IFA index returns from developed countries that are outside the United States all fell into negative territory in Q4 of 2018. In the quarter, results ranged from -14.63% for large-cap international value equities to -17.91% for international small company value stocks. When looking at the full-year 2018 results, returns ranged from -17.49% (international value) to -23.31% (international small-cap value). For the blend of international indices used in the IFA Index Portfolios, the return was -16.36% in Q4. 

Return of IFA International Equity Indexes - Q4-2018

Emerging Markets Equities

Emerging Markets had a down quarter. For Q4, EM returns ranged from a loss of 5.70% for emerging markets small-cap equities to -7.17% for emerging markets large-cap value equities. By comparison, full-year 2018 returns ranged from -17.56% (emerging markets small-cap equities) to -11.93% (emerging markets large-cap value equities). For the blend of emerging markets indices used in IFA Index Portfolios, the return for Q4 was -6.53%. 

Return of IFA Emerging Markets Equity Index-Q4-2018

Real Estate Equities

Global real estate was a picture of the broad benefits of diversification. In the fourth-quarter, international real estate stocks returned -4.70%. Domestic REITs returned -5.15%, providing the IFA Global Real Estate Index with a -4.93% blended return in Q4.

Returns of IFA Real Estate Index-q4-2018

Fixed-Income

Interest rates in U.S. income markets moved inversely during Q4, resulting in a change in return for our fixed income positions. In the fourth quarter, the 30-year U.S. Treasury rate increased by 22 basis points while the five-year U.S. Treasury rate decreased by 45 basis points.

For Q4, the four bond funds used by IFA delivered returns ranging from 0.78% for One-Year Fixed Income to 1.54% for Short-Term Government Fixed-Income. For the blend of fixed income used in the IFA Index Portfolios, the return was a positive 1.13% for Q4. If interest rates have risen, the price of existing bonds at lower rates will decrease so that new buyers of the bonds can get the same total return (capital gains plus interest) as that available from newly issued bonds at the higher rate and at similar risk.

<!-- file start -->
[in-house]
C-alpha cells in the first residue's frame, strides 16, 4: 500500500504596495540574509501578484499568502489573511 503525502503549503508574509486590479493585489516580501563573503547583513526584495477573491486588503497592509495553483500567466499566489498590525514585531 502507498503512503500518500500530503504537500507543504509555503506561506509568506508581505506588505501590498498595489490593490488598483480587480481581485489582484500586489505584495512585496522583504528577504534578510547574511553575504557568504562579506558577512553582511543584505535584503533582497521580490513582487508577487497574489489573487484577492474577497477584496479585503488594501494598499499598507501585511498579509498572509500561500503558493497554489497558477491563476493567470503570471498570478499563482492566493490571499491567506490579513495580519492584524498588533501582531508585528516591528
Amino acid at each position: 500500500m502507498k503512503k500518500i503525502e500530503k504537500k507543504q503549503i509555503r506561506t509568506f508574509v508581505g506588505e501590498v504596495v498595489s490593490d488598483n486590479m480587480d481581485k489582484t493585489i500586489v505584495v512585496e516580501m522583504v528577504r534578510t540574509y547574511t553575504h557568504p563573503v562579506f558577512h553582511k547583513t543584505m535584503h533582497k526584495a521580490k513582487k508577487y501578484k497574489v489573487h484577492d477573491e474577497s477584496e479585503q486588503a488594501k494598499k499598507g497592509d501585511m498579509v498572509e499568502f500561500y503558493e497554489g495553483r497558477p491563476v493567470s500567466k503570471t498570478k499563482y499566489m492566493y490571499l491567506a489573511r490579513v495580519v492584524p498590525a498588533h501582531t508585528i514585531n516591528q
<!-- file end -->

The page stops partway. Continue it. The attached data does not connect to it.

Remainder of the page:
Returns of IFA Fixed Income Indexes-q4-2018

 

IFA Index Portfolios

The returns of the IFA index portfolios are shown below net of the maximum annual 0.90% advisory fee through Dec. 31, 2018. You can see that slighly more than the entire loss for the year occurred in Q4. 

Returns of IFA Index Portfolios-q4-2018

What investors need to keep in mind is that there will always be short periods in which their IFA Index Portfolios will have negative returns. How long those periods have lasted was tied to the amount of risk in the portfolio. This is the very nature of risk and the reason investors earn a return.

Given the recent underperformance in U.S. value stocks as compared to growth stocks in both large and small companies, some IFA clients may be wary about their tilt toward small and value companies. The chart below shows monthly rolling period returns of the IFA U.S. Small Cap Value Index versus the IFA U.S. Large Cap Growth Index for the last 50 years. Over monthly periods, it has been a toss up between Large Cap Growth and Small Cap Value. But once we expand our view to longer time horizons, you can see that small value was the better index to own. 

Each quarter, IFA monitors the funds they recommend for clients and as part of that process, we’ve developed a rating system. Below is a link to our Performance Monitoring Report for client portfolios: IFA Fourth Quarter 2018 IFA Client Performance Monitoring Report.

We've created the Investing Kit that includes a copy of "Index Funds: The 12-Step Recovery Program for Active Investors" book and documentary film based on the book, as well as the Galton Board, Stock Market Edition, which simulates the distribution of 600 monthly returns right before your very eyes. You can find the Investing Kit on Amazon.